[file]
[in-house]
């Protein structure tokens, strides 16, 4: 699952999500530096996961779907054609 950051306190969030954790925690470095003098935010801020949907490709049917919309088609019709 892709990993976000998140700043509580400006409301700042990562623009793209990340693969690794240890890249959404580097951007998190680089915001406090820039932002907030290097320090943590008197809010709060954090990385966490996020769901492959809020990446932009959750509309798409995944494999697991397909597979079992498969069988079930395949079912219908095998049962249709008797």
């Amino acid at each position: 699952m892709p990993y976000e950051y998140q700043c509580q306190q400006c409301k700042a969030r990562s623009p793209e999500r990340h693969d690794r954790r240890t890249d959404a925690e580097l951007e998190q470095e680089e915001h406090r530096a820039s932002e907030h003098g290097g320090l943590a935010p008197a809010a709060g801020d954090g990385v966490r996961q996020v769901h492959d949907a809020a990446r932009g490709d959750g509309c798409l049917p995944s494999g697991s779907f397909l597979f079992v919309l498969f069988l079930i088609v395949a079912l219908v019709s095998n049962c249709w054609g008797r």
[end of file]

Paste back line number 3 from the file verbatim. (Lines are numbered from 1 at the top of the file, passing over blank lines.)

């Amino acid at each position: 699952m892709p990993y976000e950051y998140q700043c509580q306190q400006c409301k700042a969030r990562s623009p793209e999500r990340h693969d690794r954790r240890t890249d959404a925690e580097l951007e998190q470095e680089e915001h406090r530096a820039s932002e907030h003098g290097g320090l943590a935010p008197a809010a709060g801020d954090g990385v966490r996961q996020v769901h492959d949907a809020a990446r932009g490709d959750g509309c798409l049917p995944s494999g697991s779907f397909l597979f079992v919309l498969f069988l079930i088609v395949a079912l219908v019709s095998n049962c249709w054609g008797r």